Furthermore, plaintiff's "surprise" at the court's ruling and self-described "excusable neglect," invoking Rule 60(b)(1), do not warrant relief. Plaintiff is represented by counsel, whose responsibility it is to familiarize herself with the rules applicable in this court. See Nat'l Indus., Inc. v. Republic Nat'l Life Ins. Co., 677 F.2d 1258, 1270 (9th Cir. 1982) ("The party opposing a motion for summary judgment need present only so much of its case as is sufficient to defeat the motion and may preserve the remainder for trial. We are of the opinion, however, that when this approach is utilized, the opposing party must bear the risk of misevaluating the sufficiency of its response to the motion. . . . Our judicial system cannot afford multiple and repetitious hearings and appeals resulting from a litigant's erroneous expectations of success."); see also ACEquip Ltd. v. Am. Eng'g Corp., 218 F.R.D. 364, 366 (D. Conn. 2003) (plaintiffs' failure to file a status report did not constitute a "surprise" where plaintiffs knew of their responsibility to do so). Plaintiff's counsel's belief that she did not need to file a Rule 56(d) declaration with her opposition and instead could file it "with a Motion to Alter or Amend or for Relief from Judgment" (Keister Decl. ¶ 5) does not qualify as excusable neglect. Latshaw v. Trainer Wortham & Co., 452 F.3d 1097, 1101 (9th Cir. 2006); Thiel v. GMAC Mortg., LLC, No. 2:10-cv-00645-MCE-DAD, 2011 U.S. Dist. LEXIS 39848, at *4 n.5 (E.D. Cal. Apr. 6, 2011) ("an attorney's ignorance of the law or carelessness does not constitute entitlement to relief under the law"); but see Briones v. Riviera Hotel & Casino, 116 F.3d 379, 382 (9th Cir. 1997) ("ignorance of the rules" and "mistakes construing the rules" "do not usually constitute excusable neglect" but "that possibility is by no means foreclosed" (quotation marks, citation, and emphasis omitted)). An attorney's ignorance of the way in which a rule operates, where the language of the rule is unambiguous, is not grounds for relief. See Allmerica Financial Life Ins. v. Lewellyn, 139 F.3d 664, 666 (9th Cir. 1997); see also McCurry v. Adventist Health System/Sunbelt, Inc., 298 F.3d 586, 595 (6th Cir. 2002); Ceridian Corp. v. SCSC Corp., 212 F.3d 398, 404 (8th Cir. 2000). Rule 56(d) clearly states in no uncertain terms: "If a non-movant shows by affidavit or declaration that, for specified reasons, it cannot present facts essential to justify its opposition, the court may: (1) defer considering the motion or deny it; (2) allow time to obtain affidavits or declarations or to take discovery; or (3) issue any other appropriate order." Plaintiff's belief that she could file such a declaration with a motion for reconsideration does not explain or excuse plaintiff's failure to file such a declaration before the court's resolution of this matter. Neither does her belief the court would find the evidence presented, which was wholly unauthenticated,*fn2 admissible. In fact, her stated belief she could file this declaration with a motion for reconsideration suggests the failure to file such a declaration was part of counsel's litigation strategy. "Rule 60(b) does not provide relief from 'free, calculated [and] deliberate choices.'" Chang v. Smith, 778 F.2d 83, 86 (1st Cir. 1985) (quoting Ackerman v. United States, 340 U.S. 193, 198 (1950)); Latshaw, 452 F.3d at 1101 ("Rule 60(b)(1) is not intended to remedy the effects of a litigation decision that a party later comes to regret . . . .").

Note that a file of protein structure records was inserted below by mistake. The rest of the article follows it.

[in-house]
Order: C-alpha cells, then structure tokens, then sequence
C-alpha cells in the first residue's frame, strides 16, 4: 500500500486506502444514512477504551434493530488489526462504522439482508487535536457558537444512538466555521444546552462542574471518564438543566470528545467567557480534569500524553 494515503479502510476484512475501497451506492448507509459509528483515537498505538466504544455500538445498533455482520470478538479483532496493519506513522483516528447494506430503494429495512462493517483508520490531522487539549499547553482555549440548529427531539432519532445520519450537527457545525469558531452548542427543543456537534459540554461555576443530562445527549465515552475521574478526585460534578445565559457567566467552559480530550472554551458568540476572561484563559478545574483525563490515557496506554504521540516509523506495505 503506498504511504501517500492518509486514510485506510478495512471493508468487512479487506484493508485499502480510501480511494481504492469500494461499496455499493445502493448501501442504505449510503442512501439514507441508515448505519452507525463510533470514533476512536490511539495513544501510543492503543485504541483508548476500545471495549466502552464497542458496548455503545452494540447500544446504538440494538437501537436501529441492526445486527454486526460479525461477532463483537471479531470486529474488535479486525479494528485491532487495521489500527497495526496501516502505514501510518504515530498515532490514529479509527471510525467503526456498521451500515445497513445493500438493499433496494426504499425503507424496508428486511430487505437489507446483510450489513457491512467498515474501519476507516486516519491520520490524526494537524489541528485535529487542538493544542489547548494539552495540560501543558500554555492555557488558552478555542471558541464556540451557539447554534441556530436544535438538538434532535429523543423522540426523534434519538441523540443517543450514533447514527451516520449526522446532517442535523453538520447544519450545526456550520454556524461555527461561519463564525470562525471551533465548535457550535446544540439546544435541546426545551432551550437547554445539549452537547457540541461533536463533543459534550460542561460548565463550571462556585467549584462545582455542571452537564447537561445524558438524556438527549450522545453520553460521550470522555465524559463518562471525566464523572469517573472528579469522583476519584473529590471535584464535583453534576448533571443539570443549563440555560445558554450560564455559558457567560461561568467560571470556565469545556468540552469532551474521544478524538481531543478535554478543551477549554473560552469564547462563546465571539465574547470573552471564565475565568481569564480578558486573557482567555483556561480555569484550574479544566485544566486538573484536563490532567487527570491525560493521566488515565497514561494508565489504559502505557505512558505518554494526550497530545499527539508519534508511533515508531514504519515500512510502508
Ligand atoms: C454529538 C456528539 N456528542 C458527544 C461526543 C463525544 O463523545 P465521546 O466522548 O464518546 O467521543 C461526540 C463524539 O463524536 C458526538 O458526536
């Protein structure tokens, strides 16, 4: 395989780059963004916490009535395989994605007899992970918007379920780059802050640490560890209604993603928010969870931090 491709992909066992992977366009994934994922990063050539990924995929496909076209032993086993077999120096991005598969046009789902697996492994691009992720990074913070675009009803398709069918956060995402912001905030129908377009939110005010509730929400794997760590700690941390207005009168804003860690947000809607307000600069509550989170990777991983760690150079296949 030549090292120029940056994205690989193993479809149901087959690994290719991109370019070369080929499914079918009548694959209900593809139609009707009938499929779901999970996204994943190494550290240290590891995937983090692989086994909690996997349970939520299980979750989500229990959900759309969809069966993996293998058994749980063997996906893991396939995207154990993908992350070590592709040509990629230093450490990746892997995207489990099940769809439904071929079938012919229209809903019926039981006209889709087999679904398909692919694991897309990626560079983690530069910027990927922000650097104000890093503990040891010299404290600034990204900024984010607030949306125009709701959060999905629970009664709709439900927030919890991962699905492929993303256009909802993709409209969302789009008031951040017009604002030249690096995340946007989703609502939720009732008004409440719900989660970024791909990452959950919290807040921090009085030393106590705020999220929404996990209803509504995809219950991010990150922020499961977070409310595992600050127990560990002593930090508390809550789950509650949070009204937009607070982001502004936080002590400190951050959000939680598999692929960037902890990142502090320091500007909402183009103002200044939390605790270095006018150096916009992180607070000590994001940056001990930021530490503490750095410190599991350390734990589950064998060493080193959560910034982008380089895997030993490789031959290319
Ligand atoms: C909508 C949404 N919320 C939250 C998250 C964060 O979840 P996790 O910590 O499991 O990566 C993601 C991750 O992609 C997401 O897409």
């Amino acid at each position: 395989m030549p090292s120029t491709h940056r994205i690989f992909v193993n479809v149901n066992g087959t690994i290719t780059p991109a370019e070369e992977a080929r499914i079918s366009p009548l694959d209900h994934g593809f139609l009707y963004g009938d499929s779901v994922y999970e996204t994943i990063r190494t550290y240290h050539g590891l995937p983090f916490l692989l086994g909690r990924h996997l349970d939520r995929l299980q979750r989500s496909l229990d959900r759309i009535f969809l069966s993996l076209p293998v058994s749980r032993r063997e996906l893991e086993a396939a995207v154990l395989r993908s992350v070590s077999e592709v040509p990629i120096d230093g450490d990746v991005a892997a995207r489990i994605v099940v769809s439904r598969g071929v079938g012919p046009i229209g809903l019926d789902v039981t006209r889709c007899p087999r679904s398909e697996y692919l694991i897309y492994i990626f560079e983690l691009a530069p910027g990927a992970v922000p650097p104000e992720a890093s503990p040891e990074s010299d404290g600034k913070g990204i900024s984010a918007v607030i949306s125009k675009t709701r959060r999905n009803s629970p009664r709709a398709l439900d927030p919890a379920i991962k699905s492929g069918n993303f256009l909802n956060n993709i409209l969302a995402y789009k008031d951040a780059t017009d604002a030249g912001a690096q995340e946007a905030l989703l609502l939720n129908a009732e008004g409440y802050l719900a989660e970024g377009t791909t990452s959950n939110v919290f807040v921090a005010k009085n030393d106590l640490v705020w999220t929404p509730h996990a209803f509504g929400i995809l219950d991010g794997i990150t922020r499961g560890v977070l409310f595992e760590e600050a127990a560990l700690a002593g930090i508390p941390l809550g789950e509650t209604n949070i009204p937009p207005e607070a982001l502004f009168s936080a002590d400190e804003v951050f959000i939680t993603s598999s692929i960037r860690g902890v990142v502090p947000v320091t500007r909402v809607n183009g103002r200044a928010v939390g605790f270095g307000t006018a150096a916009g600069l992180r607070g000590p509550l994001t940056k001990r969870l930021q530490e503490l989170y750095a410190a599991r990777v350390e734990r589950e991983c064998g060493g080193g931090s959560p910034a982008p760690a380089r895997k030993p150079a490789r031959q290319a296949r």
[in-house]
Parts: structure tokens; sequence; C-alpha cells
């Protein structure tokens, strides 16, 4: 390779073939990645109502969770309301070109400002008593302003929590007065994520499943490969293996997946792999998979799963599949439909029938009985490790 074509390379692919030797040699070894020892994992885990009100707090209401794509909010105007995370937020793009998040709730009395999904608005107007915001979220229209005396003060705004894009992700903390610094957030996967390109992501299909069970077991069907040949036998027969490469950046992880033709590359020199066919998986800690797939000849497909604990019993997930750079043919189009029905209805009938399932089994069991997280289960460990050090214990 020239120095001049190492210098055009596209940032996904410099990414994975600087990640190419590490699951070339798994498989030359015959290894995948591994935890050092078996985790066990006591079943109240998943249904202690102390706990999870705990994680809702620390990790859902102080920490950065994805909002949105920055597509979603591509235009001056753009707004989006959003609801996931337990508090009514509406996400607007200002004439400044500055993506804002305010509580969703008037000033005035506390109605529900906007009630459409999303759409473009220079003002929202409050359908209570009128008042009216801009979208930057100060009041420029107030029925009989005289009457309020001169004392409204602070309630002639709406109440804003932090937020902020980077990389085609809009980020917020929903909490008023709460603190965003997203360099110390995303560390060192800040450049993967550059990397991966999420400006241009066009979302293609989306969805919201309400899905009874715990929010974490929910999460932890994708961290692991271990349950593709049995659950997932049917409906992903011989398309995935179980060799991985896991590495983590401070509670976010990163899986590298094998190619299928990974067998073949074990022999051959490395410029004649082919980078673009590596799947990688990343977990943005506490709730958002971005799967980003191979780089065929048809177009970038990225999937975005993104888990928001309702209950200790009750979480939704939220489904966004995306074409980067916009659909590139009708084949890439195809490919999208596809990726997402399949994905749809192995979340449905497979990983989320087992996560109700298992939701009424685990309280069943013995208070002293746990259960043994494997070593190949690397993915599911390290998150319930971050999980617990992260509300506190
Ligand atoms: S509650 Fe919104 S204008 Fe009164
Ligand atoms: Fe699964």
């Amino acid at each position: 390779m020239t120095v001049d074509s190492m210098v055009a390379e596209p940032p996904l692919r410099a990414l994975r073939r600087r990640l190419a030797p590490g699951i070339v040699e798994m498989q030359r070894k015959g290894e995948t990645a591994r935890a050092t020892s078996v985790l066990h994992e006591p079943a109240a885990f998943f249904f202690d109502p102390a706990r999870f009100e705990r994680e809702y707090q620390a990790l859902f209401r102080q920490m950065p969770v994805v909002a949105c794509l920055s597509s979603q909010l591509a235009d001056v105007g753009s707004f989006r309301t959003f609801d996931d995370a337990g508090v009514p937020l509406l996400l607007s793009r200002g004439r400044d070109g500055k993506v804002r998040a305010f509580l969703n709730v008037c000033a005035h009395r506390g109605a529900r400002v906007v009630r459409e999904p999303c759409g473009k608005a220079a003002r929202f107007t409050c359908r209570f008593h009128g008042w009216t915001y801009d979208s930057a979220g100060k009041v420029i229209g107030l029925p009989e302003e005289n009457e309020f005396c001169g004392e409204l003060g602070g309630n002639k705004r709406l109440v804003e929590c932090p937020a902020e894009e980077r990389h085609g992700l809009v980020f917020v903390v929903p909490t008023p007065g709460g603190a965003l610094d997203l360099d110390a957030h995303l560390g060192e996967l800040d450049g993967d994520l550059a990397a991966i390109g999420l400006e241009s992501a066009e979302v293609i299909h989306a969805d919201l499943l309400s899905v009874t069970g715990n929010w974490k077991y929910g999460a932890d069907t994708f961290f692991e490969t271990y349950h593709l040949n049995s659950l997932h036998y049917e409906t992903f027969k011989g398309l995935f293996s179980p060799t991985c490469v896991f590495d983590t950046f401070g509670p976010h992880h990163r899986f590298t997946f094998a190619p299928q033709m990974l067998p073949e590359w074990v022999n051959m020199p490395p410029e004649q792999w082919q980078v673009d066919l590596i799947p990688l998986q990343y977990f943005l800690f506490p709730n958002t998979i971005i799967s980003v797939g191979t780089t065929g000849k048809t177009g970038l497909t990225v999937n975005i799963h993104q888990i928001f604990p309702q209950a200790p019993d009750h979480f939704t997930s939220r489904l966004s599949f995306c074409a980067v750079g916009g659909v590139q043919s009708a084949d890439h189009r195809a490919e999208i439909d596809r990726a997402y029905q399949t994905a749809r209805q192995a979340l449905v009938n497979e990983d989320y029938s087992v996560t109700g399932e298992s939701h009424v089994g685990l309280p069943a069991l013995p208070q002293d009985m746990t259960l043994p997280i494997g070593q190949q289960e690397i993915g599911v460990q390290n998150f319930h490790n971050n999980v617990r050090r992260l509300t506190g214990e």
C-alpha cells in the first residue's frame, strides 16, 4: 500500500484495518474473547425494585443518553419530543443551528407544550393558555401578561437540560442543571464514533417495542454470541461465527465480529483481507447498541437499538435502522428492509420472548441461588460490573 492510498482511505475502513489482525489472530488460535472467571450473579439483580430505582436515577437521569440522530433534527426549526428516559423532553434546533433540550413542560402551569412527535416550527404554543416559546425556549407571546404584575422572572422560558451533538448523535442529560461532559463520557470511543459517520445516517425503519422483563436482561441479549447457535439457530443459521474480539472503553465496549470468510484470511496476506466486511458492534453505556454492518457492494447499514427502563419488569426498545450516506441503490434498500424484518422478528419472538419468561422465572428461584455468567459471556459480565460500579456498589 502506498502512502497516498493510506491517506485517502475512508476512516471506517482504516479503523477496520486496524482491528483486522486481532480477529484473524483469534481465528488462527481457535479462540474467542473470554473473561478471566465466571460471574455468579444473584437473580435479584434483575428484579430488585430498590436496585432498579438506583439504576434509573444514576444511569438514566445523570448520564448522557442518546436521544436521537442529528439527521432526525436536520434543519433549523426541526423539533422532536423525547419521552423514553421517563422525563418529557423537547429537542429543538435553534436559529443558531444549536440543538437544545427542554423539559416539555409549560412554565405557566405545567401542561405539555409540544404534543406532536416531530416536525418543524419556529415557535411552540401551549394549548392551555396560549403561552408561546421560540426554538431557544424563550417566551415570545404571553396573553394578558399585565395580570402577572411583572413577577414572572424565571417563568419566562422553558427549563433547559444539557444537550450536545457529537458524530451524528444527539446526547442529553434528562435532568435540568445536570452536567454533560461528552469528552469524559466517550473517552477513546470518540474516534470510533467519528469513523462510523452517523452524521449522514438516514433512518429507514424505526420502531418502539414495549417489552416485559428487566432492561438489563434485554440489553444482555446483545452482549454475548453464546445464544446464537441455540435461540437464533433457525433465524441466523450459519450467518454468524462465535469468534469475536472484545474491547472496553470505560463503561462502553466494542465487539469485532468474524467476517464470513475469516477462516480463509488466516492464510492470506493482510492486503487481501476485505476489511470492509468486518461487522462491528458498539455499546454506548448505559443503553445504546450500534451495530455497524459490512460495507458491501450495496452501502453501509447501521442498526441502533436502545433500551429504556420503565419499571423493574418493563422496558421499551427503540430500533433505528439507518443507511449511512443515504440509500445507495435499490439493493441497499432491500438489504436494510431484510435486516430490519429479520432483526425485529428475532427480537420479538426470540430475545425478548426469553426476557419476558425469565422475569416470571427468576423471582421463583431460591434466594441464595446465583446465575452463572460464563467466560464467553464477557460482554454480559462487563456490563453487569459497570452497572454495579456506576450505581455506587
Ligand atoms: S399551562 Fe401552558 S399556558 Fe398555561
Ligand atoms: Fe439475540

Even so, the court will analyze the Pioneer-Briones factors in determining whether plaintiff has shown excusable neglect as contemplated by Rule 60(b)(1). Pioneer Inv. Servs. Co. v. Brunswick Assocs. Ltd. P'ship, 507 U.S. 380 (1993); Briones v. Riviera Hotel & Casino, 116 F.3d 379. See Lemoge v. United States, 587 F.3d 1188, 1194 (9th Cir. 2009);
E. & J. Gallo Winery v. Cantine Rallo, S.P.A., 430 F. Supp. 2d 1064, 1087 (E.D. Cal. 2005) (In Pioneer, "the Supreme Court held that excusable neglect could encompass some intentional failures to act, and explained that a court should determine whether such intentional failures are excusable by examining a number of equitable factors."). Specifically, the court analyzes: "(1) the danger of prejudice to the opposing party; (2) the length of the delay and its potential impact on the proceedings; (3) the reason for the delay; and (4) whether the movant acted in good faith." Lemoge, 587 F.3d at 1194 (internal quotation marks and citation omitted).*fn3
Defendant contends it will be prejudiced if the court grants plaintiff's motion because "[m]emories have . . . faded . . . and there is a greater likelihood that Safeway would not be able to locate and produce all of the witnesses able to refute Plaintiff's claims were the case to proceed to trial now on the basis of the now-authenticated email" and there will be "a year or more of additional delay before trial . . . ." (ECF 61 at 9-10.) "Prejudice requires greater harm than simply that relief would delay resolution of the case." Lemoge, 587 F.3d at 1196 (citation omitted). However, defendant will be prejudiced if the motion were granted, by the additional time and expense required to address the e-mail. Cf. Patriot Rail Corp. v. Sierra R.R. Co., No. 2:09-cv-00009-MCE-EFB, 2011 U.S. Dist. LEXIS 83999, at *9-10 (E.D. Cal. Aug. 1, 2011) ("Applying the Pincay factors to the present case . . . is unnecessary. [E]xcusing the [movant's] mistaken interpretation . . . would not excuse [movant's] untimely motion and, thus, does not justify the requested relief."); Allen v. Shepard, No. CIV S-06-1923 FCD DAD P, 2010 U.S. Dist. LEXIS 54957, at *4 (E.D. Cal. May 7, 2010) (citing Casey v. Albertson's ...